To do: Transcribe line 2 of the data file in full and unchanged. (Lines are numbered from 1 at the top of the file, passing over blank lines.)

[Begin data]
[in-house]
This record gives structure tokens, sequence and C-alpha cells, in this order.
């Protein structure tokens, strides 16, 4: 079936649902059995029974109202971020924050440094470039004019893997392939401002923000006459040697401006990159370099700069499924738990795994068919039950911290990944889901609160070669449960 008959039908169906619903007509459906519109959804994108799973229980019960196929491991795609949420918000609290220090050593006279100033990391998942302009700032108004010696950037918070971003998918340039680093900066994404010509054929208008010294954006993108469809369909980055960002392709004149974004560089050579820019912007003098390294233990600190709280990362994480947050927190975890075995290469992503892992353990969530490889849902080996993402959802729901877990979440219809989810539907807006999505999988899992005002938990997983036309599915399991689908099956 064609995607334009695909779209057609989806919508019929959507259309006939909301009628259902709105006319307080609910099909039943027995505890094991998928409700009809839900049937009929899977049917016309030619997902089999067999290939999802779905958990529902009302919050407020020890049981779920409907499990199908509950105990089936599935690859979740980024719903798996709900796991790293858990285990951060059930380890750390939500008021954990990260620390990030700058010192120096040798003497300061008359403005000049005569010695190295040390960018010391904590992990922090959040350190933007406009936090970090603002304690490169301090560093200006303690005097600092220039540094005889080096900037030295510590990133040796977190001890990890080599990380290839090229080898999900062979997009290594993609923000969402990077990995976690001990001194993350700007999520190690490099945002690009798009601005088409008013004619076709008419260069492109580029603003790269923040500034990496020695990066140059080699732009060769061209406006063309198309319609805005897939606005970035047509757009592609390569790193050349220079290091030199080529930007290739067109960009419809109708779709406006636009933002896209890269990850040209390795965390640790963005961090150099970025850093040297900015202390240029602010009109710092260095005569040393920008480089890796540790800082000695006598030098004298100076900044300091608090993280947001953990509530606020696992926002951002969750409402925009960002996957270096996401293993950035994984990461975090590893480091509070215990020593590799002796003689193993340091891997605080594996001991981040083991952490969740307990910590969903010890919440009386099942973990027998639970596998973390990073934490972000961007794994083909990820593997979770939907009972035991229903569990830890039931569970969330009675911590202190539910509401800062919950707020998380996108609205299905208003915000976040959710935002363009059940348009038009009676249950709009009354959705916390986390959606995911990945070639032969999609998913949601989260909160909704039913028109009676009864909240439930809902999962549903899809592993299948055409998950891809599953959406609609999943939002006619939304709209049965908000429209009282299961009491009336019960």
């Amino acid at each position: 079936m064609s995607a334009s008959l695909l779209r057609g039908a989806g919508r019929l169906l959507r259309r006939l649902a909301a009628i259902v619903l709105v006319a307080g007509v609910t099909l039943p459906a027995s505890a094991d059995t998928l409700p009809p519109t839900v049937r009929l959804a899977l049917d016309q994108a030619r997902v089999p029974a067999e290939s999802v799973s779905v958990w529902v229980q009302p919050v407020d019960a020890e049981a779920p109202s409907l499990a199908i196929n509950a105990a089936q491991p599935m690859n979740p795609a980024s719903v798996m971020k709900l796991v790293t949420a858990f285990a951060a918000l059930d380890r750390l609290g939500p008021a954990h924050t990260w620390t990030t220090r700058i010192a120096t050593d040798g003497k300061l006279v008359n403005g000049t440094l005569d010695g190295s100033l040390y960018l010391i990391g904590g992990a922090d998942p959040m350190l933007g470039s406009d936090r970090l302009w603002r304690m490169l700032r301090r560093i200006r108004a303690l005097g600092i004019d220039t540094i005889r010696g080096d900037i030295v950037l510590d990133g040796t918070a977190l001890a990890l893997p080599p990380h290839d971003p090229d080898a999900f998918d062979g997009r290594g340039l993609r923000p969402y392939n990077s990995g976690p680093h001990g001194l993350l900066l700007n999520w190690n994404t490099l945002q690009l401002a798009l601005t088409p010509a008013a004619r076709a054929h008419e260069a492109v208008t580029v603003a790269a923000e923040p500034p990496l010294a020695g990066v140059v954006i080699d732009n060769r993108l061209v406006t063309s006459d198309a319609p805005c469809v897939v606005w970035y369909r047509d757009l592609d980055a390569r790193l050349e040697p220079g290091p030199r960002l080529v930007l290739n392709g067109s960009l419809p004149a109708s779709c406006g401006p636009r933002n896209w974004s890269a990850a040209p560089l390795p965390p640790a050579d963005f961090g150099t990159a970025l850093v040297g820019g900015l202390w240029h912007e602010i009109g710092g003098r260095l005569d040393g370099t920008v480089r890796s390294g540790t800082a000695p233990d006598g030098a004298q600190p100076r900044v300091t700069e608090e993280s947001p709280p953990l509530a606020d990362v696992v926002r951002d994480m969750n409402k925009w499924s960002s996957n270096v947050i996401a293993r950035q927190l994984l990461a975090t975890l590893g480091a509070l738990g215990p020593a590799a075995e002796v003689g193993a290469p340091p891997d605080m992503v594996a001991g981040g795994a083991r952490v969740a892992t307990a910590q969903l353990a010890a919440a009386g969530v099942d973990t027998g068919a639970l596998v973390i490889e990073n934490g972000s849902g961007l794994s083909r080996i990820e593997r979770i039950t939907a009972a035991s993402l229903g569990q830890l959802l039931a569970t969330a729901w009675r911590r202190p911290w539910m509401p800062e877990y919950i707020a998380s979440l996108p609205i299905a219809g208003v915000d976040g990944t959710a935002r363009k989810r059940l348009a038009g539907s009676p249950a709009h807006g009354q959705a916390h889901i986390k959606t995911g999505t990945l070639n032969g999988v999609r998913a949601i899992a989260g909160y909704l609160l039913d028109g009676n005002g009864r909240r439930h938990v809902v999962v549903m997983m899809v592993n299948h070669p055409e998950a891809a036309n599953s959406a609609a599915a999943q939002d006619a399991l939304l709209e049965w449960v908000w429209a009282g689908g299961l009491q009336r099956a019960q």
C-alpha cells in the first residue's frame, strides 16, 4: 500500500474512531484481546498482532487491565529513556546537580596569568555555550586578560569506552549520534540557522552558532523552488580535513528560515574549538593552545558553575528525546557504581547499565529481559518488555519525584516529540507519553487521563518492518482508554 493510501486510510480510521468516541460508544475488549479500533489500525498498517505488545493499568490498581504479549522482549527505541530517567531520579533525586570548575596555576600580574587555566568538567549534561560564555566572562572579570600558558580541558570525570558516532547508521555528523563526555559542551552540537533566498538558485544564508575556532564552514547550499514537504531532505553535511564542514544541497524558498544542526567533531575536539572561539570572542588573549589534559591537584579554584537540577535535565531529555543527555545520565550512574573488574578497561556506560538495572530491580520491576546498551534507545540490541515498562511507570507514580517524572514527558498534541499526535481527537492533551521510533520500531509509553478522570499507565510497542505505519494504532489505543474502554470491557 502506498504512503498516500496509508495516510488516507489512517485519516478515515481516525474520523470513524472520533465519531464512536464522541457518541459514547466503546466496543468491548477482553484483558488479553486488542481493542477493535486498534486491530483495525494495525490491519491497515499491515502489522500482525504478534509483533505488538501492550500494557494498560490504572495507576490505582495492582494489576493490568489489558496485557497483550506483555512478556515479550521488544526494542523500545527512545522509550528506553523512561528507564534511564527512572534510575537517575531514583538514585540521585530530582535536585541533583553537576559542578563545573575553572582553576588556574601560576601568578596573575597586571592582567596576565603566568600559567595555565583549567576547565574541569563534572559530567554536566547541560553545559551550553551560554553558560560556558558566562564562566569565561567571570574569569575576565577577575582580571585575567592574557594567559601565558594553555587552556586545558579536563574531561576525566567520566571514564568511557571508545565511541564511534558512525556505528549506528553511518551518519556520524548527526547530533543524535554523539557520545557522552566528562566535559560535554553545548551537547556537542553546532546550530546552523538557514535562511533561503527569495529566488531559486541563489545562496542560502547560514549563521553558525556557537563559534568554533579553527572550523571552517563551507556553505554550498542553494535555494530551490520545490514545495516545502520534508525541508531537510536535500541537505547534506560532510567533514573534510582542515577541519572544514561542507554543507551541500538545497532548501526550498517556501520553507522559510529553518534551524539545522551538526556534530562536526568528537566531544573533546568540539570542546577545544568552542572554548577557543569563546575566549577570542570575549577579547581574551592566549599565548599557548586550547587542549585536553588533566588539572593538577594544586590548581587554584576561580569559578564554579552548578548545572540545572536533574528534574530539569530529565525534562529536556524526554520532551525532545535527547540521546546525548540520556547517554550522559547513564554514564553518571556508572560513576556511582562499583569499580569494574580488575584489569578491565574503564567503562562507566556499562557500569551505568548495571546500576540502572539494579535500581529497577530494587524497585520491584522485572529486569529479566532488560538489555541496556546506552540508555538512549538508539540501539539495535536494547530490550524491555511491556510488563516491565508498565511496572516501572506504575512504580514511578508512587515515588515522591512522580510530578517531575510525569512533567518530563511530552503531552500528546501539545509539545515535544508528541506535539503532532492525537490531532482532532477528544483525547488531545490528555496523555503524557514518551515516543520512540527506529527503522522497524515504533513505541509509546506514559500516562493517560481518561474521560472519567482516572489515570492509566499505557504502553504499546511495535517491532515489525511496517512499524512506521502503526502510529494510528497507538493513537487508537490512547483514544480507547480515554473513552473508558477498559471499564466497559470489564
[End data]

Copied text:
This record gives structure tokens, sequence and C-alpha cells, in this order.